And, take a look at my bushy raspberry bushes (tied back to grow up against the side of our garage instead of out into the yard), fronted by massive shallots. Those onion shoots are almost waist-high. Their tips have burst into clusters of mini onions, shallot "heads" meant to be planted back in the ground, meaning the onions beneath the dirt are almost ready to be pulled. Could I have ten times as many next spring? Or even as soon as this fall?
Oh, and that scary-looking Chinese cabbage was definitely not cabbage. It sprouted lanky stalks of tiny yellow flowers. My mom suggested it was a type of wild mustard. She found the same thing growing in her garden 300 miles away. It had to have come from that Chinese cabbage seed packet we shared! Strangely, though, she did get some cabbage in her garden. Whatever it was, I yanked it out last week. Maybe I'll sow my leftover seeds later for a fall harvest and keep my fingers crossed.
What's new in your garden, readers?

Wednesday, June 10, 2009

Chocolate Cranberry Macaroons

Inspired by Au Bon Pain's ambrosial, fist-sized Chocolate-Dipped Cranberry Almond Macaroon, I experimented a little bit and created this easy and quick bite-size replica. I should say, these macaroons are quick in that they require very little hands-on time, but there is cooling time needed for the "cookies" and then for the chocolate. So allow for a couple of hours overall, or make them at a leisurely pace, baking the macaroons in the early evening, dipping them in melted chocolate later that night, so they'll be ready and waiting in the morning. Mmm!

2 egg whites
pinch of salt
2/3 cup sugar
1 1/2 teaspoons almond extract
1 1/2 cups shredded coconut
1/3 cup dried cranberries or cherries
1/4 - 1/2 cup chocolate chips
1 - 2 tablespoons butter

Preheat the oven to 325°. Butter a mini-muffin pan.

Beat the egg whites and salt with an electric mixer until they form soft peaks; that is, you can form a temporary crest in the whites before it falls back down a little. (It is very important that you do not overbeat the egg whites into stiff peaks, as if you were making a meringue, or your macaroons will turn out too crunchy—more like macaringues...) Sprinkle 1 tablespoon of the sugar over the whites and beat again for just a few seconds, until the peaks appear glossy.

In a separate bowl, toss together the remaining sugar, the almond extract, the coconut and the dried cranberries. With a rubber spatula, carefully fold these into the egg whites until evenly blended.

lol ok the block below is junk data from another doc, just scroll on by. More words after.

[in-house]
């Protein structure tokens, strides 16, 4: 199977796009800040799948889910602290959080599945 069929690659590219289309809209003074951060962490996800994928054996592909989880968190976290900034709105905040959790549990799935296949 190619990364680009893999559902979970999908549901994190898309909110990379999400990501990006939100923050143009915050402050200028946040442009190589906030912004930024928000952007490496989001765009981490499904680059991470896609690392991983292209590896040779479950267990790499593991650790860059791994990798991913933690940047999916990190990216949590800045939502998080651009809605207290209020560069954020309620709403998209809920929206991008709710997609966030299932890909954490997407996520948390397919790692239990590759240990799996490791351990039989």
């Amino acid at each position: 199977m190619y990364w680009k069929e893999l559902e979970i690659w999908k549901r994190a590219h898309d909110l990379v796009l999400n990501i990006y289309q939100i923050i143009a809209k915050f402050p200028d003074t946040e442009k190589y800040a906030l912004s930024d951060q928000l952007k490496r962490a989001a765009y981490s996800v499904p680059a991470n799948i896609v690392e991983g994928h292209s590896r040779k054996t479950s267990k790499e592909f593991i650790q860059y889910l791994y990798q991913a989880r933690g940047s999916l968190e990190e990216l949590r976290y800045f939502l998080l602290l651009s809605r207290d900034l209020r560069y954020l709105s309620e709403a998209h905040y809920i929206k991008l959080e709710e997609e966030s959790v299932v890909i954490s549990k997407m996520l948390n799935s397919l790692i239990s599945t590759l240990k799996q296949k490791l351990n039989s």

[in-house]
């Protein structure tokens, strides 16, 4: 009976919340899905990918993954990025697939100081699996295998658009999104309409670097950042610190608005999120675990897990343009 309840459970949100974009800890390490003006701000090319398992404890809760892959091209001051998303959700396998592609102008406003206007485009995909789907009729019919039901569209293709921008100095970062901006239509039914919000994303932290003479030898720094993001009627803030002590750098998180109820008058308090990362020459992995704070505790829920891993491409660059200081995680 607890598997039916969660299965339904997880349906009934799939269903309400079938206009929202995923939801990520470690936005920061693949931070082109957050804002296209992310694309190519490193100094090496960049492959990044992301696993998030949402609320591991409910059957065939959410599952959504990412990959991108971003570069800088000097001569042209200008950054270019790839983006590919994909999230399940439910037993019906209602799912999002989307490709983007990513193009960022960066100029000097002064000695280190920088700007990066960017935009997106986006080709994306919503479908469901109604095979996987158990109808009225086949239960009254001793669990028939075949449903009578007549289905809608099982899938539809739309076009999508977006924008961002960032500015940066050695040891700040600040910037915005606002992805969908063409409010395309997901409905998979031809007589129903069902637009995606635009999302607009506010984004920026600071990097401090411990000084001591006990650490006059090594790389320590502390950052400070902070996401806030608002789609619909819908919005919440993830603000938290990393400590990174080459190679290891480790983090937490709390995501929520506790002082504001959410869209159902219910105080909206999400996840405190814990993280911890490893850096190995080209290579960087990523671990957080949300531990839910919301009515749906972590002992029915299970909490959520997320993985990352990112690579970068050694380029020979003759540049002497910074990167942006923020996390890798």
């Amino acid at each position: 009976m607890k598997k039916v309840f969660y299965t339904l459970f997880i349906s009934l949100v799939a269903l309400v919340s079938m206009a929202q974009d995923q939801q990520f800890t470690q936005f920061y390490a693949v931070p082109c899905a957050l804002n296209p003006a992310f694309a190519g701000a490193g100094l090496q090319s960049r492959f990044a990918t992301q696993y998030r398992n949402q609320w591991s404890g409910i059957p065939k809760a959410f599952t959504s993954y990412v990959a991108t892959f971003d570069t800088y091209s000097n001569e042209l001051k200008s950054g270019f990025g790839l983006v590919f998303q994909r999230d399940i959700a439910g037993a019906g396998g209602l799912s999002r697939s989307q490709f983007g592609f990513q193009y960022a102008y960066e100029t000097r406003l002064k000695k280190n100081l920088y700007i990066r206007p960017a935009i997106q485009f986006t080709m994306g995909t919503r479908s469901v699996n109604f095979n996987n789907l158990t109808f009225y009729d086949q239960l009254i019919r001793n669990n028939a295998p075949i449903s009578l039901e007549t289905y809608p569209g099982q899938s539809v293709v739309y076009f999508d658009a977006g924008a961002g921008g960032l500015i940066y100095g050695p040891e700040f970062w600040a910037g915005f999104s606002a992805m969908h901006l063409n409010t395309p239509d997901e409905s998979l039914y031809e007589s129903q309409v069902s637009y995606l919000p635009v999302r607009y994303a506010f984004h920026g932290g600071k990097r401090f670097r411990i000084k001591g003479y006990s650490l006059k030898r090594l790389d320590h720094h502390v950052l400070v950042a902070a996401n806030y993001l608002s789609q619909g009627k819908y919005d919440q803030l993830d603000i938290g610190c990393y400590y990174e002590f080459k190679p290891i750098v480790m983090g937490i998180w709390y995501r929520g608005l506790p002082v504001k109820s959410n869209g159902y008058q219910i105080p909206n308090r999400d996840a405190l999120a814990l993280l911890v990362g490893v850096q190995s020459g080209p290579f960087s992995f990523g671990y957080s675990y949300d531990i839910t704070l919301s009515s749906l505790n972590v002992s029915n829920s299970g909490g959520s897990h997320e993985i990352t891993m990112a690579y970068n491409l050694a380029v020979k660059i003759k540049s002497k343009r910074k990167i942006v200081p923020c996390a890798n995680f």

Drop the batter into the buttered mini-muffin pan, filling each cup just a little over the top. You probably will end up with a couple of empty spaces. Bake for 10-12 minutes, until the coconut tips have begun to brown and the macaroons look like they're "breathing." Allow the macaroons to cool completely in the pan.

When the macaroons have cooled, use a spoon to scoop them out of the mini-muffin pan and onto a sheet of waxed paper or a baking sheet. They will still be gooey, so don't worry too much about their shape as you're scooping them—just keep them in somewhat of a ball form.

Put the chocolate chips and butter (start with the smaller amounts listed and melt more later if necessary) in a microwave-safe bowl and microwave for 30 seconds. Stir until all melty and smooth, heating for another 15 seconds at a time if necessary. Spoon a glob of melted chocolate onto each macaroon and allow to set at room temperature. The chocolate will stay soft but won't come off on your hands when you gently pick up one of the treats.

These macaroons will keep well in an airtight container at room temperature for a few days.

Shared at: Thursday's Treasures, Full Plate Thursday, Whip it Up Wednesday, Friday Favorites

Monday, June 1, 2009

The Garden Eating Begins

I think it's finally safe to put the rest of my veggies in the ground. (Lettuce and snow peas I already sowed directly outside; they are "early" crops.) Here in Chicagoland, sneaky frost can occur overnight even in late May. So it was a week after Memorial Day when I finally moved my tomatoes and peppers from their tiny seedling containers, which I could put outside on nice days and bring inside on cold days, to the large wooden barrel containers in my front yard (the all-day sunny spot). But you better believe I'm watching the 5-day forecasts for that one rare overnight low in the 30s—I'll be running outside with newspaper and plastic bags to cover my precious plants. They're not quite seedlings anymore, but they're still tiny, thanks to the cool weather we've had. At this rate, it seems like it'll be July before we can eat anything out of the garden besides the lettuce!

Growing along with my lettuce is some scary-looking Chinese cabbage... or something. It looks more like a weed, with fuzzy, spiky leaves. When I look up Chinese cabbage, the pictures look like cabbage and not like the weird stuff growing in my little garden box. Maybe it is just a weed, but it's growing right where I planted those cabbage seeds. Maybe I got some bum seeds. I haven't picked or tasted any of it yet because I don't know what to do with it! It certainly doesn't look like it would be a pleasant texture. I'm sort of waiting to see how it grows out.

My other leafies, the romaine and buttercrunch lettuces, are growing great and taste great. I have been using some of the baby leaves in salads, making room for others to grow into full heads of lettuce. My spinach was good, but not all of the seeds sprouted, so we already ate it all and have to plant more. I think I can get another harvest before it gets too hot.

In the meantime, I'm just waiting for everything else to produce. Oh! Besides lettuce, we also have strawberries ripening now. About four at a time are ready every day or so, and I often just eat them as I pick them instead of saving them up for use as an actual ingredient in something, like strawberry shortcake. Now there's an idea...

So, what's growing in your garden, on your patio or balcony, or in your window sill? Check off your edibles in our poll over there on the right. If you're growing something that isn't listed, just click the "Comments" link at the top of this post and tell us about it!